The IMMUNOMODULATORY EFFECT OF ENDURANCE EXERCISE (EE) AND RESISTANCE EXERCISE (RE) THROUGH THE KYNURENINE PATHWAY IN HEALTHY AND CANCER SUBJECT
Introduction: Kynurenine pathway is a process that breaks down tryptophan, an amino acid found in many foods. One of the products of this pathway is kynurenine, which has been shown to affect the immune system.Acute and resistance exercise can alter the kynurenine pathway and enhance immune function by modifying immune cell mediators.
Methods: This systematic review analyzed the effects of acute and resistance exercise on the kynurenine pathway and immune system. The study collected information through a computerized publication database search using specific text words and MeSH-Terms, limited to original articles published in English between 2016-2021.
Results: From 10 clinical trials were summarized Exercise influences the kynurenine pathway and immune system, according to three studies acute and chronic endurance training in healthy patients resulted in higher kyn clearance and lower kyn levels. And two studies through a reduction in kyn levels and a downregulation of the kynurenine tryptophan ratio, cancer patients can modify their immune systems. Meanwhile one study had no effect on kyn levels in depressed patients who had undergone both short-term and long-term endurance and strength training. One study had increased their levels of kyn and their kyn:trp ratio. One study examined the short-term impacts of resistance and endurance training found that both types of exercise increased the expression of increase in CD3+ lymphocytes after both EE and RE and an increase in PD-1+ CD8+ T-cells after EE. Proportions of T-cell populations changed only after EE but without explicitly examining metabolites of the kynurenine pathway.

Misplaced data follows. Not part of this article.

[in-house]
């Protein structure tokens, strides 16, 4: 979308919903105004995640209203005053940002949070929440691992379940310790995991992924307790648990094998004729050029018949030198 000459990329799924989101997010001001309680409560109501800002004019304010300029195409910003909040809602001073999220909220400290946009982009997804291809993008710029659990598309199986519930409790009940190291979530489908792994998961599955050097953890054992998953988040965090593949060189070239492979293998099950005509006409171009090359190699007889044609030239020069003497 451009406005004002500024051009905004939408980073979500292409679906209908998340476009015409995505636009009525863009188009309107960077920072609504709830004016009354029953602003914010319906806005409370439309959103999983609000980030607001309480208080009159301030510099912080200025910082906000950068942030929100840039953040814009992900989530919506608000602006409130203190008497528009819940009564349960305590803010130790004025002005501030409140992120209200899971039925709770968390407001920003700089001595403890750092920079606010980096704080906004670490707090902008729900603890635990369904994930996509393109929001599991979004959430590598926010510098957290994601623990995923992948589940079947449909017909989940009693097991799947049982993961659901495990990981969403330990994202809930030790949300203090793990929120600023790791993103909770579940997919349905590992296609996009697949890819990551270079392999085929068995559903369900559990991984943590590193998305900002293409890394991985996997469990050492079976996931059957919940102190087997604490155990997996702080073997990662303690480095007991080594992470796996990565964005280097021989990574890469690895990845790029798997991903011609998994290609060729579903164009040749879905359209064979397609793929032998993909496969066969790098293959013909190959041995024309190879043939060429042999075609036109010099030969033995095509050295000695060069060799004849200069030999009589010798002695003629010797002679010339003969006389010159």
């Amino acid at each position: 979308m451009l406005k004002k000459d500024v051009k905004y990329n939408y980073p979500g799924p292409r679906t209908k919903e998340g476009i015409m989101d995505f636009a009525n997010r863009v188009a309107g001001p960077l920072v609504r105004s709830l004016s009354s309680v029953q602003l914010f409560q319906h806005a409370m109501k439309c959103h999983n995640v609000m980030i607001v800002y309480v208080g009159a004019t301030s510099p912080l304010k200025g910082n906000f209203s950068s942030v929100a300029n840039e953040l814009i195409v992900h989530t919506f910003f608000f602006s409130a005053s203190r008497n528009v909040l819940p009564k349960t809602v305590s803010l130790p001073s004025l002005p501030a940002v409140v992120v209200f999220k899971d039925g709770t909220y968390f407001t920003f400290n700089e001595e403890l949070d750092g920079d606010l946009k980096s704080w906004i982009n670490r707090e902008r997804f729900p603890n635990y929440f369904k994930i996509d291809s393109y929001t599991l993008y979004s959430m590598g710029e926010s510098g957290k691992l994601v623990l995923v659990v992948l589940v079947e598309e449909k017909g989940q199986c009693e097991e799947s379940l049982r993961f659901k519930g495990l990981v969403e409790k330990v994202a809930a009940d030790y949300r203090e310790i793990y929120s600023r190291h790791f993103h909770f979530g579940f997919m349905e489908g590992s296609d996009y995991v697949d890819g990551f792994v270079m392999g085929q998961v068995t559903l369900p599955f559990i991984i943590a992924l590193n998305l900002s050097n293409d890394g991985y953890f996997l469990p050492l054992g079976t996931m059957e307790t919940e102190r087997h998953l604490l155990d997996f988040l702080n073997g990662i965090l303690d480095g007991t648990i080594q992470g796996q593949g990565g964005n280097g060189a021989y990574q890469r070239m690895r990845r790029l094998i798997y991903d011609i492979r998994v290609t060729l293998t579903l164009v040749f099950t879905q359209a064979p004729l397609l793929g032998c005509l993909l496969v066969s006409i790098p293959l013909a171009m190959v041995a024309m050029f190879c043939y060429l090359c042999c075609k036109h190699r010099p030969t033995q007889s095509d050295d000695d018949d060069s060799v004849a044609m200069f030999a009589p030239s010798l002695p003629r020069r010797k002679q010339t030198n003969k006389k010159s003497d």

Conclusion: By changing immune cell mediators, endurance exercise (EE) and resistance exercise (RE) can affect the kynurenine pathway and improve immunological function. Exercise therapies can result in cancer patients having lower levels of kynurenine and higher levels of tryptophan and kynurenic acid, both of which are linked to enhanced immune function and decreased inflammation. According to this research, exercise can be a non-pharmacological intervention to improve immune function and possibly prevent chronic illnesses linked to inflammation and immunological dysfunction.
Keywords : physical activity, Exercise,aging, immunosenescence, innate immune system, adaptive immune system
This work is licensed under a Creative Commons Attribution 4.0 International License.
This work is licensed under a Creative Commons Attribution 4.0 International License